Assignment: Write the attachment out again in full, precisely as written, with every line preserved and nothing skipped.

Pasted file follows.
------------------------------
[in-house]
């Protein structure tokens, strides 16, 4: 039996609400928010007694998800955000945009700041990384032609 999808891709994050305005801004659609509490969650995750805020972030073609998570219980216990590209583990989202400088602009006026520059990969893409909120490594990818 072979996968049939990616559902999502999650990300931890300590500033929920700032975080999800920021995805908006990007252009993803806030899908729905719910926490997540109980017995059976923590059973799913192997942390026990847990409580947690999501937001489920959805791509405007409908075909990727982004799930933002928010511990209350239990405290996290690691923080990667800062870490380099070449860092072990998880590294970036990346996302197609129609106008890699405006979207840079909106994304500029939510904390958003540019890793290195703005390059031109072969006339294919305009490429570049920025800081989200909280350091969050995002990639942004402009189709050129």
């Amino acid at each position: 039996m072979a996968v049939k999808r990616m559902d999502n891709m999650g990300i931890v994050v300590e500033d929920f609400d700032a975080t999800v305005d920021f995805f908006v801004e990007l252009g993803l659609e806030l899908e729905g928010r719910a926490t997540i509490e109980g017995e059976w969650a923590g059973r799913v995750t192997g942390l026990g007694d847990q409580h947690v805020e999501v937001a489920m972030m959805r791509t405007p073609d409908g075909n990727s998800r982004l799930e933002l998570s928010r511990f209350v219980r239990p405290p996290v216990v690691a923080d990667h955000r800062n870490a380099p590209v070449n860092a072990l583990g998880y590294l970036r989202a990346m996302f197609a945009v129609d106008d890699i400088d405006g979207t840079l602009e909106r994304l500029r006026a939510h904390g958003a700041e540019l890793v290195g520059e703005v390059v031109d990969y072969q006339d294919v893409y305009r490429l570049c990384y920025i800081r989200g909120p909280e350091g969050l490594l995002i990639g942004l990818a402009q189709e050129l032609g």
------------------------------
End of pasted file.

[in-house]
């Protein structure tokens, strides 16, 4: 039996609400928010007694998800955000945009700041990384032609 999808891709994050305005801004659609509490969650995750805020972030073609998570219980216990590209583990989202400088602009006026520059990969893409909120490594990818 072979996968049939990616559902999502999650990300931890300590500033929920700032975080999800920021995805908006990007252009993803806030899908729905719910926490997540109980017995059976923590059973799913192997942390026990847990409580947690999501937001489920959805791509405007409908075909990727982004799930933002928010511990209350239990405290996290690691923080990667800062870490380099070449860092072990998880590294970036990346996302197609129609106008890699405006979207840079909106994304500029939510904390958003540019890793290195703005390059031109072969006339294919305009490429570049920025800081989200909280350091969050995002990639942004402009189709050129």
């Amino acid at each position: 039996m072979a996968v049939k999808r990616m559902d999502n891709m999650g990300i931890v994050v300590e500033d929920f609400d700032a975080t999800v305005d920021f995805f908006v801004e990007l252009g993803l659609e806030l899908e729905g928010r719910a926490t997540i509490e109980g017995e059976w969650a923590g059973r799913v995750t192997g942390l026990g007694d847990q409580h947690v805020e999501v937001a489920m972030m959805r791509t405007p073609d409908g075909n990727s998800r982004l799930e933002l998570s928010r511990f209350v219980r239990p405290p996290v216990v690691a923080d990667h955000r800062n870490a380099p590209v070449n860092a072990l583990g998880y590294l970036r989202a990346m996302f197609a945009v129609d106008d890699i400088d405006g979207t840079l602009e909106r994304l500029r006026a939510h904390g958003a700041e540019l890793v290195g520059e703005v390059v031109d990969y072969q006339d294919v893409y305009r490429l570049c990384y920025i800081r989200g909120p909280e350091g969050l490594l995002i990639g942004l990818a402009q189709e050129l032609g």